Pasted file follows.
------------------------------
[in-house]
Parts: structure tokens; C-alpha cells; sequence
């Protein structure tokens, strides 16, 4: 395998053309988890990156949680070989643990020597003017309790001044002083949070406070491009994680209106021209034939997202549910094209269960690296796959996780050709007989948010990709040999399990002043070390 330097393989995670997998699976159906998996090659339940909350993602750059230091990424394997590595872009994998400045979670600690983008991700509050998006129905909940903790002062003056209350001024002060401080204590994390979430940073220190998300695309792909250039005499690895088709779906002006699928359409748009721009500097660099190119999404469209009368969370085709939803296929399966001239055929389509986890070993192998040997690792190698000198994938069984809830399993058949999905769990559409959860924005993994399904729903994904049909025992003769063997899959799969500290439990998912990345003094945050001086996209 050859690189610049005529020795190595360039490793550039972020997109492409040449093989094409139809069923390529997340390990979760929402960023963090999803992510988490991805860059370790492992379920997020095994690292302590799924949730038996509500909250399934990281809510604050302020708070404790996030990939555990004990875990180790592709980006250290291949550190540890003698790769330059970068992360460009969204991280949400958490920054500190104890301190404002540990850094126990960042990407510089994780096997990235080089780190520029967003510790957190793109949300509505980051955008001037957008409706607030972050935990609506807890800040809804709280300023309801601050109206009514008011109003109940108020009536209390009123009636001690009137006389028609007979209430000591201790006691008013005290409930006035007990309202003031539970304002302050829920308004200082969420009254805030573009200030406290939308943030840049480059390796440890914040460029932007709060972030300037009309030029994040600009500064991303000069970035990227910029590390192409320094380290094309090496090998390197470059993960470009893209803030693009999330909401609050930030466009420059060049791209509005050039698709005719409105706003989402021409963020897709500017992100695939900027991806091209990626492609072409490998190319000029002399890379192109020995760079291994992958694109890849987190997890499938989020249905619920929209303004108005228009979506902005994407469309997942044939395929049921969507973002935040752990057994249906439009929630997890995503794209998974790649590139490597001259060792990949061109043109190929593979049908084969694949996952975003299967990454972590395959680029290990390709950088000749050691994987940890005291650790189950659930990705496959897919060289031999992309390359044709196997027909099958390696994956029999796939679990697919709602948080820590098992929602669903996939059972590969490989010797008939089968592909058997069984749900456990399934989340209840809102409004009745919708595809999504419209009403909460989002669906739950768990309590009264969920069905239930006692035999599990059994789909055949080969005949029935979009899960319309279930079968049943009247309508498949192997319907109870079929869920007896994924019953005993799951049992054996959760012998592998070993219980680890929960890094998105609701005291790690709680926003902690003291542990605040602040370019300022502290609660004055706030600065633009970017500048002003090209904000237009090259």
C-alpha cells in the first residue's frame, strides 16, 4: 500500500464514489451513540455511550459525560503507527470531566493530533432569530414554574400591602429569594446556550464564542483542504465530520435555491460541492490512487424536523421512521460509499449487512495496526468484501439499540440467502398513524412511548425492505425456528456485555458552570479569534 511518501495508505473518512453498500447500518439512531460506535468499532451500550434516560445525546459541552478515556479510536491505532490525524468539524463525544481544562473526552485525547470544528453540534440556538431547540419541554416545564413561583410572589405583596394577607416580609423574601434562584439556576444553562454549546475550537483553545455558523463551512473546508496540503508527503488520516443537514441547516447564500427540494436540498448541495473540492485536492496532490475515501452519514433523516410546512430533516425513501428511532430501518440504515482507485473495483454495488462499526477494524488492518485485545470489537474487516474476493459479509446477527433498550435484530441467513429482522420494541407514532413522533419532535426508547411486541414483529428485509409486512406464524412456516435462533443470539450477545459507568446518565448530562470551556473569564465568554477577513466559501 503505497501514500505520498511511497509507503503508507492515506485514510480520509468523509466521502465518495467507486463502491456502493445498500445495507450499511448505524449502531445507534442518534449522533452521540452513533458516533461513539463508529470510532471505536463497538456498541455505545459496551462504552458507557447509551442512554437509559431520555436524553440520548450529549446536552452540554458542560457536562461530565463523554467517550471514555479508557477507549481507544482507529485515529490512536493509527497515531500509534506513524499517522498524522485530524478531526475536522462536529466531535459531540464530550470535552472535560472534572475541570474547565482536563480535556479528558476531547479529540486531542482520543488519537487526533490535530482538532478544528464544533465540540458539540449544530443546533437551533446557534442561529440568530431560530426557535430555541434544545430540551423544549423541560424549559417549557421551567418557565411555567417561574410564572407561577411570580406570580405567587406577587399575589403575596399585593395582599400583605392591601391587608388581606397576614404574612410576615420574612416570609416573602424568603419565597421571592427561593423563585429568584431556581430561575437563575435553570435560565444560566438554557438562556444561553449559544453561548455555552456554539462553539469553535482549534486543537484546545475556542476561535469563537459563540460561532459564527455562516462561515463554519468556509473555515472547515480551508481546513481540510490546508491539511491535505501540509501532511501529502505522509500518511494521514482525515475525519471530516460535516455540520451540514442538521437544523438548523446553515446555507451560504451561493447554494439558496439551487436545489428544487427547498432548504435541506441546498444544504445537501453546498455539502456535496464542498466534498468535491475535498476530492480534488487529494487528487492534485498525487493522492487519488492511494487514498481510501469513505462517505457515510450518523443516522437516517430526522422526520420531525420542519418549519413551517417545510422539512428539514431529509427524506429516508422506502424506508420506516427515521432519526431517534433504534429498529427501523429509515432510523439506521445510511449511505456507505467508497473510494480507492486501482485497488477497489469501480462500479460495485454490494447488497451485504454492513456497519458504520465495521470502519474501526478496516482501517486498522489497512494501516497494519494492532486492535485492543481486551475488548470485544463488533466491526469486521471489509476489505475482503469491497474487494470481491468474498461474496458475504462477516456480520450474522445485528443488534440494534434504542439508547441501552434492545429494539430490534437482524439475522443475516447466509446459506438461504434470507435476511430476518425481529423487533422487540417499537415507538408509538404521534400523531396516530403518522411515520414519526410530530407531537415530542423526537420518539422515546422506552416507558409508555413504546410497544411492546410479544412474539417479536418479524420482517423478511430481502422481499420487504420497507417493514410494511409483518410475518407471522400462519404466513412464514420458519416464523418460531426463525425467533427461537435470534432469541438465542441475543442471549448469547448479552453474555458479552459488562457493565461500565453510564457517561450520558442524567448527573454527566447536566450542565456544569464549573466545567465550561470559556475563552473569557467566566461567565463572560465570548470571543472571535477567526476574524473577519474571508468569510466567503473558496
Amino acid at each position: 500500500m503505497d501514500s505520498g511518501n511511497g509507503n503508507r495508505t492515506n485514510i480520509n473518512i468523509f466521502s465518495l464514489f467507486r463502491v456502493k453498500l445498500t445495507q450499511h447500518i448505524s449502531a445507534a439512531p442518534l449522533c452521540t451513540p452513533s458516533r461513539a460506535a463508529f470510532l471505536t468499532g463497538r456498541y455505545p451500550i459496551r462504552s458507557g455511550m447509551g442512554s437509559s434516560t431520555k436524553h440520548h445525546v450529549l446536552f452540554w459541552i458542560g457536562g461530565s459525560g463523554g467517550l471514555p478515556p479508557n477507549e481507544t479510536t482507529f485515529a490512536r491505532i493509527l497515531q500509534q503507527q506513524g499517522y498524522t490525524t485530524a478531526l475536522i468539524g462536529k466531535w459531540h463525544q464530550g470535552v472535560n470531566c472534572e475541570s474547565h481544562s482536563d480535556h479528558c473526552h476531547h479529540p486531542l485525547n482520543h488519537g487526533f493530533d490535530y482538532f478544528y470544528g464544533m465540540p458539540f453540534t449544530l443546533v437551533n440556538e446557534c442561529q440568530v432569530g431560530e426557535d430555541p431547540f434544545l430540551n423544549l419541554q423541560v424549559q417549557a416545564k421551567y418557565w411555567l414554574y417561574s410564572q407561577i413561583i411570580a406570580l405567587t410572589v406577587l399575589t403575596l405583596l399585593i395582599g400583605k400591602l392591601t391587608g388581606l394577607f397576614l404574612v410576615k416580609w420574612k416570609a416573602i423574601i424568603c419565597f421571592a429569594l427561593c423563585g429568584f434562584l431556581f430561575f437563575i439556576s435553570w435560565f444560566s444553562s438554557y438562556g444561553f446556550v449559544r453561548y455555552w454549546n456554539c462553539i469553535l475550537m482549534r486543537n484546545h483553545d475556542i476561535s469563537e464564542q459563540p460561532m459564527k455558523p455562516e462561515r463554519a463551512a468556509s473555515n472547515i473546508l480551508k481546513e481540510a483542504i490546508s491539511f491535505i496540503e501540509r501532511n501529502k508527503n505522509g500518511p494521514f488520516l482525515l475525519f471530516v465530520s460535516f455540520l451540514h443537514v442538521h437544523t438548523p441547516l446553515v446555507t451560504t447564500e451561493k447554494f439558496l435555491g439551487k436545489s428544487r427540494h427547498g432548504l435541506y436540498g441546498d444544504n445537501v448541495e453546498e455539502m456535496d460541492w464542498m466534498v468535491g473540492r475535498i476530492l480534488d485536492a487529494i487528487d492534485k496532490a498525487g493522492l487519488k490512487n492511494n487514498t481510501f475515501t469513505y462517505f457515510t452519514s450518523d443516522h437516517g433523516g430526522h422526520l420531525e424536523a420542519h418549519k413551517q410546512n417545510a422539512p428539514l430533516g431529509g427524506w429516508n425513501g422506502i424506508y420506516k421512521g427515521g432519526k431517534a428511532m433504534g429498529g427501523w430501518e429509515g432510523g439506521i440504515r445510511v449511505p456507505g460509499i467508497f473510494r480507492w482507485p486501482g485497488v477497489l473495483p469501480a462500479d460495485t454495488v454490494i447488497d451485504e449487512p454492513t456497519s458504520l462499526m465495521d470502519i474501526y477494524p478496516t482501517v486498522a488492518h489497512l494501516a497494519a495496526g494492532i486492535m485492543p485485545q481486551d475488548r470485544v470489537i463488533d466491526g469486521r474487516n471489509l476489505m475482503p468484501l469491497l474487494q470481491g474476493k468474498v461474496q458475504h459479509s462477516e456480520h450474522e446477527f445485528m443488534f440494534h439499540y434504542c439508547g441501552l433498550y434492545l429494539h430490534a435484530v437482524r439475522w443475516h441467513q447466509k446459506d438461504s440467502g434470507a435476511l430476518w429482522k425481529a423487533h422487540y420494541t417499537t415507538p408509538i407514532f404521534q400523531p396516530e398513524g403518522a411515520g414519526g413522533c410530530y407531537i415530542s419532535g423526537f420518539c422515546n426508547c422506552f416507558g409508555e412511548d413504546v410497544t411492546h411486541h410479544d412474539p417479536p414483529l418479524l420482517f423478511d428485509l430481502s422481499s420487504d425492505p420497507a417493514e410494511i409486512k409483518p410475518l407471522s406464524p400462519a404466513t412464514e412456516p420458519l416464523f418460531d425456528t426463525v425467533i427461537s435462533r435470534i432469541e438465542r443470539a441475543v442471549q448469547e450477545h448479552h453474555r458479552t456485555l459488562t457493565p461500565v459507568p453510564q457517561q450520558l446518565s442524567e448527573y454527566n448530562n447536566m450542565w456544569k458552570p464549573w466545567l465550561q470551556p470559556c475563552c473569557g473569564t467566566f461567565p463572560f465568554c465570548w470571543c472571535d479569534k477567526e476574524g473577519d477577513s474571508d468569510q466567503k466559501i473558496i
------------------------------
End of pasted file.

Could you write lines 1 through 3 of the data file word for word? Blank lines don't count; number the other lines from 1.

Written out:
[in-house]
Parts: structure tokens; C-alpha cells; sequence
């Protein structure tokens, strides 16, 4: 395998053309988890990156949680070989643990020597003017309790001044002083949070406070491009994680209106021209034939997202549910094209269960690296796959996780050709007989948010990709040999399990002043070390 330097393989995670997998699976159906998996090659339940909350993602750059230091990424394997590595872009994998400045979670600690983008991700509050998006129905909940903790002062003056209350001024002060401080204590994390979430940073220190998300695309792909250039005499690895088709779906002006699928359409748009721009500097660099190119999404469209009368969370085709939803296929399966001239055929389509986890070993192998040997690792190698000198994938069984809830399993058949999905769990559409959860924005993994399904729903994904049909025992003769063997899959799969500290439990998912990345003094945050001086996209 050859690189610049005529020795190595360039490793550039972020997109492409040449093989094409139809069923390529997340390990979760929402960023963090999803992510988490991805860059370790492992379920997020095994690292302590799924949730038996509500909250399934990281809510604050302020708070404790996030990939555990004990875990180790592709980006250290291949550190540890003698790769330059970068992360460009969204991280949400958490920054500190104890301190404002540990850094126990960042990407510089994780096997990235080089780190520029967003510790957190793109949300509505980051955008001037957008409706607030972050935990609506807890800040809804709280300023309801601050109206009514008011109003109940108020009536209390009123009636001690009137006389028609007979209430000591201790006691008013005290409930006035007990309202003031539970304002302050829920308004200082969420009254805030573009200030406290939308943030840049480059390796440890914040460029932007709060972030300037009309030029994040600009500064991303000069970035990227910029590390192409320094380290094309090496090998390197470059993960470009893209803030693009999330909401609050930030466009420059060049791209509005050039698709005719409105706003989402021409963020897709500017992100695939900027991806091209990626492609072409490998190319000029002399890379192109020995760079291994992958694109890849987190997890499938989020249905619920929209303004108005228009979506902005994407469309997942044939395929049921969507973002935040752990057994249906439009929630997890995503794209998974790649590139490597001259060792990949061109043109190929593979049908084969694949996952975003299967990454972590395959680029290990390709950088000749050691994987940890005291650790189950659930990705496959897919060289031999992309390359044709196997027909099958390696994956029999796939679990697919709602948080820590098992929602669903996939059972590969490989010797008939089968592909058997069984749900456990399934989340209840809102409004009745919708595809999504419209009403909460989002669906739950768990309590009264969920069905239930006692035999599990059994789909055949080969005949029935979009899960319309279930079968049943009247309508498949192997319907109870079929869920007896994924019953005993799951049992054996959760012998592998070993219980680890929960890094998105609701005291790690709680926003902690003291542990605040602040370019300022502290609660004055706030600065633009970017500048002003090209904000237009090259």